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Deputy health and disability commissioner Vanessa Caldwell has recommended that all southern emergency and general surgery staff receive a briefing on the case for educational purposes, and that a lower threshold for obtaining a CT scan for patients with abdominal pain be introduced.
"There were numerous missed opportunities by many SDHB clinicians across multiple presentations to investigate the man’s symptoms further and reconsider his diagnosis when he failed to improve," Dr Caldwell said.
"The cumulative effect of these missed opportunities demonstrated a concerning lack of critical thinking and acceptance of the man’s unimproved condition by SDHB staff."
The patient, a man in his 50s, went to hospital seven times in two months during 2019, seeking relief for abdominal pain.
He had a history of mental ill-health, and doctors formed a working diagnosis that the man was constipated as a side-effect of his anti-psychotic medication, clozapine, despite him raising bowel cancer as a possible cause of the problem at his first visit.
However, it was not until his seventh visit, after doctors became concerned about the man’s deteriorating condition and worsening test results, that it was decided to operate to examine the cause of what was presumed by now to be a large bowel obstruction.
"During the operation, Mr A was found to have widespread colon cancer with tumours that had caused a complete bowel obstruction," the HDC finding said.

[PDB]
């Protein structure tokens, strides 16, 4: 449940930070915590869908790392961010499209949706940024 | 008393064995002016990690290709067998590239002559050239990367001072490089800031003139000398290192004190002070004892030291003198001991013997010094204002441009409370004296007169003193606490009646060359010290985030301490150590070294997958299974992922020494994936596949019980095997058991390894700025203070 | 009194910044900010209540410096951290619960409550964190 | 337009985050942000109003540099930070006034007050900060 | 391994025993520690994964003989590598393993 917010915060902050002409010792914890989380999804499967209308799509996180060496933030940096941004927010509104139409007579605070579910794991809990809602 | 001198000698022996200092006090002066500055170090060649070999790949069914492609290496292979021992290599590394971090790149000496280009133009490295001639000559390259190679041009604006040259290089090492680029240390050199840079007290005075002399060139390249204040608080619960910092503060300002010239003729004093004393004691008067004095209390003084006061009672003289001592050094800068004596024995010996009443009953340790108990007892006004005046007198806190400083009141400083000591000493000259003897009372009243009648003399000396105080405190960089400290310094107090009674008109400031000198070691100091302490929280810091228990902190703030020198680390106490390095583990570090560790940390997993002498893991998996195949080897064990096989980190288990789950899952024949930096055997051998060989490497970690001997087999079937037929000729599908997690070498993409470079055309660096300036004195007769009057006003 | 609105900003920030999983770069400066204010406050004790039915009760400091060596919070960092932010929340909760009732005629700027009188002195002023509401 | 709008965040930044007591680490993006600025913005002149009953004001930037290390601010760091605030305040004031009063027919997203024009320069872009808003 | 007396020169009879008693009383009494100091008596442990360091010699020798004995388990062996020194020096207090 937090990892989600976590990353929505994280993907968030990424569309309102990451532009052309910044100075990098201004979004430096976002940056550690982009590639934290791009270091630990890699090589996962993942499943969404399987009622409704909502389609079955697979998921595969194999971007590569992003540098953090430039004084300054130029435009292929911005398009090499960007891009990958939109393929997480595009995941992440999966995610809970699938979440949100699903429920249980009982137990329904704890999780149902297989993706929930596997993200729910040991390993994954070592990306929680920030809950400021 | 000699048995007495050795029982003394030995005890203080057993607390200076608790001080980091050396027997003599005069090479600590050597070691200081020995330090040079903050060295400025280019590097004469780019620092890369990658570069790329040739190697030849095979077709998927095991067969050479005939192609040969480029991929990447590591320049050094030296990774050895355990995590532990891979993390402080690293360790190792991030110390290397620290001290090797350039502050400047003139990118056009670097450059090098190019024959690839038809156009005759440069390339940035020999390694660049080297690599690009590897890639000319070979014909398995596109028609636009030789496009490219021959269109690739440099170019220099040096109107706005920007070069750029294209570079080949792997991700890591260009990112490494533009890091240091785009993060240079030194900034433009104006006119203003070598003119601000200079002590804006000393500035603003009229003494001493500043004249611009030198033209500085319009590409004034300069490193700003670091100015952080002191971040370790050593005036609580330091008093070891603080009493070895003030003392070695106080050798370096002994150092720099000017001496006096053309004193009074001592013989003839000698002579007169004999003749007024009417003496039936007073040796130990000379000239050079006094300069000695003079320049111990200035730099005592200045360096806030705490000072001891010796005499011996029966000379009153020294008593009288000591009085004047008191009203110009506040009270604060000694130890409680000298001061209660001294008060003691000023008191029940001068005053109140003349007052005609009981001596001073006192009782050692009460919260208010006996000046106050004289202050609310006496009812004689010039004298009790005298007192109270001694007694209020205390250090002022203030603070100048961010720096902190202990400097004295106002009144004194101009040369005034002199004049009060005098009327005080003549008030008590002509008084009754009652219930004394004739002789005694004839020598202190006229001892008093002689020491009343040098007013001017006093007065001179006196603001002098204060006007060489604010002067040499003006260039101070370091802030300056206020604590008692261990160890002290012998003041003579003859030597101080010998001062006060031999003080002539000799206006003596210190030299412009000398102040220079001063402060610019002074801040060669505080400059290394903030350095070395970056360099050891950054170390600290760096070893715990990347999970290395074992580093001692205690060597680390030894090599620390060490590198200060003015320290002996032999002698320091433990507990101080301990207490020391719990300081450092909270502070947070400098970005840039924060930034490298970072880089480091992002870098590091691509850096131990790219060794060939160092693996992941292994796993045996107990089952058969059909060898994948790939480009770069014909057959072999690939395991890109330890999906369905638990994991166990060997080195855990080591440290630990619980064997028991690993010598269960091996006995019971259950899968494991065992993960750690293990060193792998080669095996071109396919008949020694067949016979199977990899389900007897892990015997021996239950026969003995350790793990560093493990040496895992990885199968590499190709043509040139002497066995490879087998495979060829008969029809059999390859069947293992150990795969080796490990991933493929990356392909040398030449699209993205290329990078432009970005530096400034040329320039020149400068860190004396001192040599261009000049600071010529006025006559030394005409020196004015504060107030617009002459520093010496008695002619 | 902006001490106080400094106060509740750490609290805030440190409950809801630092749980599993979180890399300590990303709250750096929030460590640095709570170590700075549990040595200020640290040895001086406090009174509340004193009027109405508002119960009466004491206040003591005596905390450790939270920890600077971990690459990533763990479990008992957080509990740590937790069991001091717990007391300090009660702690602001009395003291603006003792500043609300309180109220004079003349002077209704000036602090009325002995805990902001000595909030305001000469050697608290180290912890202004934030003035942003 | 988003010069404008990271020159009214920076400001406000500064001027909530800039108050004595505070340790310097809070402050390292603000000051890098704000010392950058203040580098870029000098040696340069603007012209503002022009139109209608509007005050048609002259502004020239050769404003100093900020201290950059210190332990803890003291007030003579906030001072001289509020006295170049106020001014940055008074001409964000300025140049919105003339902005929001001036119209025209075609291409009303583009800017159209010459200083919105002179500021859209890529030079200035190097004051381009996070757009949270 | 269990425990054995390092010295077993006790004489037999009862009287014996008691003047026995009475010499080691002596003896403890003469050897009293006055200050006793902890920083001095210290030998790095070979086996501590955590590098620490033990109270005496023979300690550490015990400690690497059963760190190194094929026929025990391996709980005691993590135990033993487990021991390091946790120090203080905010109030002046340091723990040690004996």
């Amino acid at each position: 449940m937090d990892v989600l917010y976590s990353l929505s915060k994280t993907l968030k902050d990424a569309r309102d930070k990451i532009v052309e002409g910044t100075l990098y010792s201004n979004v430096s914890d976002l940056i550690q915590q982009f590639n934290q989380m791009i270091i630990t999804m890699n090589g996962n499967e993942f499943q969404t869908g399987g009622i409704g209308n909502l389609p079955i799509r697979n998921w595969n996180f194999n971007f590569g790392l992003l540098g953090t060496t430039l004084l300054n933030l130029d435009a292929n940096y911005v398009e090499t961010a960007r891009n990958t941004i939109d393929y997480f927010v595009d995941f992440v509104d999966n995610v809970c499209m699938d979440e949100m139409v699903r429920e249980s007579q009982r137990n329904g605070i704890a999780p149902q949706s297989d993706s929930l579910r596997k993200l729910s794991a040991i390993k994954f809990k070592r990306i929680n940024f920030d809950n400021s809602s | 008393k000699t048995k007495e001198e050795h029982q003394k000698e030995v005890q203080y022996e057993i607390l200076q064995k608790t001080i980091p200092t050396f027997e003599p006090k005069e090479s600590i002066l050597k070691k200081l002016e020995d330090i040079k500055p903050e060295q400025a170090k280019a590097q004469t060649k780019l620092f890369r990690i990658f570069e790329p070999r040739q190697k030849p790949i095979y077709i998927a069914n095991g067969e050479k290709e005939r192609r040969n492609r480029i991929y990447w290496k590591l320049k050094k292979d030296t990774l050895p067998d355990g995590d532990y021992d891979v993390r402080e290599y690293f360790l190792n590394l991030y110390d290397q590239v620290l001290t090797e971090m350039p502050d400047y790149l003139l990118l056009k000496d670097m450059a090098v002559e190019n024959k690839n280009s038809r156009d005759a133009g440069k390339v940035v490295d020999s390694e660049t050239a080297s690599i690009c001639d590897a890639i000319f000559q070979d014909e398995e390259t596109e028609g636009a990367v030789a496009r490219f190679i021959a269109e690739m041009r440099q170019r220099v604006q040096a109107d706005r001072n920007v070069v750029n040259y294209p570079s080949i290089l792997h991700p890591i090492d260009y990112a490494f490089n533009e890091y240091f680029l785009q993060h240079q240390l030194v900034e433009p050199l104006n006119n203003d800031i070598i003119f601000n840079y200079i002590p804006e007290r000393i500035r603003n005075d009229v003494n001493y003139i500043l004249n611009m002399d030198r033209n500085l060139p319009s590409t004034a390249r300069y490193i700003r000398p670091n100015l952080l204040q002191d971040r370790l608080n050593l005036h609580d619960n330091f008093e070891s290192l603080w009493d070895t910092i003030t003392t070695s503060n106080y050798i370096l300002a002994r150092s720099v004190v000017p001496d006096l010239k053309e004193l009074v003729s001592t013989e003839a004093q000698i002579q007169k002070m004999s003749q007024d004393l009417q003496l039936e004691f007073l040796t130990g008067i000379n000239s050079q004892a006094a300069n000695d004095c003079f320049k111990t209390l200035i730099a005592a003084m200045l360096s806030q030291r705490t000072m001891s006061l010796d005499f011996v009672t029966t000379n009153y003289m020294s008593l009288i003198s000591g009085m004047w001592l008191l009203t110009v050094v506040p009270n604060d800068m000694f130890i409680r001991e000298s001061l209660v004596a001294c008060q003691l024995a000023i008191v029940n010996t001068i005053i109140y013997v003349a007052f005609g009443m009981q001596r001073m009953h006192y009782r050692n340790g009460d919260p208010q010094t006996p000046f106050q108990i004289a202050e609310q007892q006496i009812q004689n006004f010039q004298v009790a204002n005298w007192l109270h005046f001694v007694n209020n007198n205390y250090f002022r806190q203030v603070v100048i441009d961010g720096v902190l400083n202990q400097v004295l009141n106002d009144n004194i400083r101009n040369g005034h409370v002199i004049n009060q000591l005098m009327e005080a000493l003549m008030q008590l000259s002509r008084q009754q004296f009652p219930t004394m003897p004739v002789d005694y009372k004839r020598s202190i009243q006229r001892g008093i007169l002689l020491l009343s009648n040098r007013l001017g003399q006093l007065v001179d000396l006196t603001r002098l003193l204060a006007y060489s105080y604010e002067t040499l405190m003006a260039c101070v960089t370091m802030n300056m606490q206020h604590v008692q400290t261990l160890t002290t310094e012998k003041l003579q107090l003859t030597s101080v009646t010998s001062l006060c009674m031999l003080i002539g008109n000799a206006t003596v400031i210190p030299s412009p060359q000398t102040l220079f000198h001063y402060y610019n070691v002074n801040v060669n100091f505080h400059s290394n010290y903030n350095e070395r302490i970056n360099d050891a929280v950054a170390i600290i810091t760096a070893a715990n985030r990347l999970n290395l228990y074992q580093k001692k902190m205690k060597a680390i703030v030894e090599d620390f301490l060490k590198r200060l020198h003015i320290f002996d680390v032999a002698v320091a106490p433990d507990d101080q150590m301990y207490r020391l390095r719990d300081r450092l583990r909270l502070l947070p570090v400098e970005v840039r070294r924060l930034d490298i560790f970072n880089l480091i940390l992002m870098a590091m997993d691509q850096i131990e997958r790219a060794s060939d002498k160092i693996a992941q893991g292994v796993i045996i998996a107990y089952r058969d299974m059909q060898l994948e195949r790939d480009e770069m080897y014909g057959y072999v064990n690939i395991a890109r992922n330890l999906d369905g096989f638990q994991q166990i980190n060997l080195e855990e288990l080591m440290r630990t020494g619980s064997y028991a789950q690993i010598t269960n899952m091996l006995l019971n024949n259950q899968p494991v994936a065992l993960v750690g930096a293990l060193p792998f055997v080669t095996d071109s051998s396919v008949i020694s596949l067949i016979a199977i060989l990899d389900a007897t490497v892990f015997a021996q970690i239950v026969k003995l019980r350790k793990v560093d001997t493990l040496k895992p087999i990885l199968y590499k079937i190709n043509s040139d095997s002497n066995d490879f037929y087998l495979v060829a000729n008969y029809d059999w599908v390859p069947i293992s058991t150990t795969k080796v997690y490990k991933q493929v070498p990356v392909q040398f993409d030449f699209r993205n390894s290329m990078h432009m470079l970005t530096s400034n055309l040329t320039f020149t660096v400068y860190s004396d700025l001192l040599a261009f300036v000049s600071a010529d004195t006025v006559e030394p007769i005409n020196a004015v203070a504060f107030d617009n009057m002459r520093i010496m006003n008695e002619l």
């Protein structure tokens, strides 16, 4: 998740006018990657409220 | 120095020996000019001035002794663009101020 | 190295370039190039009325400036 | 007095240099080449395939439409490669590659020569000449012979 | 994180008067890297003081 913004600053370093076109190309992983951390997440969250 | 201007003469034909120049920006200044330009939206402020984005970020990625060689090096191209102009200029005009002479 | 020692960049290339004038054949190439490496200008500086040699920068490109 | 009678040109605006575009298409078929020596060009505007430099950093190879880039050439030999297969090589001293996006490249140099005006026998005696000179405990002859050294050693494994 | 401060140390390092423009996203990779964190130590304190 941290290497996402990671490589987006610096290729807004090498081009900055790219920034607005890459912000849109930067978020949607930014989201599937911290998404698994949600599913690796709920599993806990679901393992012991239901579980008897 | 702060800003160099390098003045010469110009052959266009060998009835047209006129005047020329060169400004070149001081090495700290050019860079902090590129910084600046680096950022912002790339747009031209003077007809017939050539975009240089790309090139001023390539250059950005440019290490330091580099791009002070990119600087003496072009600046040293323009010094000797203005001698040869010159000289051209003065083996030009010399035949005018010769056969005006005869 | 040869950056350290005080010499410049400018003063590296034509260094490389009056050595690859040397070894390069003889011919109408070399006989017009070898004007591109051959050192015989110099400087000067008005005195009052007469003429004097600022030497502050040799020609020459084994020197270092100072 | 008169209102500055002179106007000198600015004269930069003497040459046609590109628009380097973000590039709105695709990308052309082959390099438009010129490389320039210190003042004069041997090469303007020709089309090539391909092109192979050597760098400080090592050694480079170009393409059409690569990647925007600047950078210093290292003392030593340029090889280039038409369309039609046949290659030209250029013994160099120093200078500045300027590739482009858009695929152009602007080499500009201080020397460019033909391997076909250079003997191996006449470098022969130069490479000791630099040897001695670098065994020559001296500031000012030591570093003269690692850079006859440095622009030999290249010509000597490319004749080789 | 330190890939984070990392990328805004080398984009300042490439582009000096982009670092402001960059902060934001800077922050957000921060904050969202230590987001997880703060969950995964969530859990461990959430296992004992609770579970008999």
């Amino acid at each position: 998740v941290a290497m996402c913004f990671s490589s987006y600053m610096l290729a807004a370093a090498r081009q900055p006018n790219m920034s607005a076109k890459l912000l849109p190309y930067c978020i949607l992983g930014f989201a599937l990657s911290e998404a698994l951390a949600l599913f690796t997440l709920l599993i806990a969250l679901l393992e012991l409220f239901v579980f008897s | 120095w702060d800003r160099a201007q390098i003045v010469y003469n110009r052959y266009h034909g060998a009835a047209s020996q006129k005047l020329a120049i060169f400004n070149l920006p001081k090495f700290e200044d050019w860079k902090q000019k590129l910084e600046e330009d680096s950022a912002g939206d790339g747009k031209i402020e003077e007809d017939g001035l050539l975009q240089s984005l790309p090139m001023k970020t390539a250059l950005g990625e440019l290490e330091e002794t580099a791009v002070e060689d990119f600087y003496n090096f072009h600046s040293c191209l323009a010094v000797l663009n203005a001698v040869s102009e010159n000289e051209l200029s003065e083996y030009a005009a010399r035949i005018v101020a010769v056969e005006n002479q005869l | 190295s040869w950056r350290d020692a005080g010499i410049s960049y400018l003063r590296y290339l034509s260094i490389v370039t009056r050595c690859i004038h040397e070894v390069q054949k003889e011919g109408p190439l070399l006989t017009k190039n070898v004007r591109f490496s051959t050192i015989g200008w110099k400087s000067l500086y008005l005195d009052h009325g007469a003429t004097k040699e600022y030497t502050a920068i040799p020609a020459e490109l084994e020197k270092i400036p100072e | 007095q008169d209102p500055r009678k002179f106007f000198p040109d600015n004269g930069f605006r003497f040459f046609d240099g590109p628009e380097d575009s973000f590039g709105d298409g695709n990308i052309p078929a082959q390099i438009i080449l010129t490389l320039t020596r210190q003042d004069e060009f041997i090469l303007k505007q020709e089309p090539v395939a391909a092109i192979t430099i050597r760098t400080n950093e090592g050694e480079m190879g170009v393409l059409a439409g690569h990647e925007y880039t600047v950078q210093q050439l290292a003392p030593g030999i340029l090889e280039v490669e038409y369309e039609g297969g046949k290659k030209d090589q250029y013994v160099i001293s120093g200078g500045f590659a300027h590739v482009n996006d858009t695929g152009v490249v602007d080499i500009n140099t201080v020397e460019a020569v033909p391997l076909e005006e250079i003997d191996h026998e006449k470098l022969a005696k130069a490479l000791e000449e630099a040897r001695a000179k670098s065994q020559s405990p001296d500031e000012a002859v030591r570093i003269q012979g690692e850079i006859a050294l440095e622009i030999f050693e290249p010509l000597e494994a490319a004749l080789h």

"Mr A was transferred to the intensive care unit after the surgery, but he made very little progress post operatively."
Palliative care was commenced and the man died soon afterwards of septic shock, secondary to metastatic colon cancer.
SDHB chief executive Chris Fleming said the organisation accepted Dr Caldwell’s findings and extended its deepest apologies to the patient’s family and the organisations which cared for him.
He said the board had met with those organisations and that had provided "profound insight" for the SDHB.
"We acknowledge how much important information would have been shared if those trying to advocate for him had been able to navigate the communication barrier which the hospital system can inadvertently create," Mr Fleming said.
"This patient was a vulnerable man who had difficulty providing us with a clear history to assist in diagnosis, however he did have caregivers and case managers who repeatedly tried to meet with medical staff and approached nursing staff with their concerns.
"We acknowledge that the DHB could have and should have listened more."
A number of changes had been made, including:
- A heightened focus on identifying vulnerable patients and ensuring they received extra care;
- Improve the ability of community organisationsto support vulnerable patients;
- Commissioning a second CT scanner;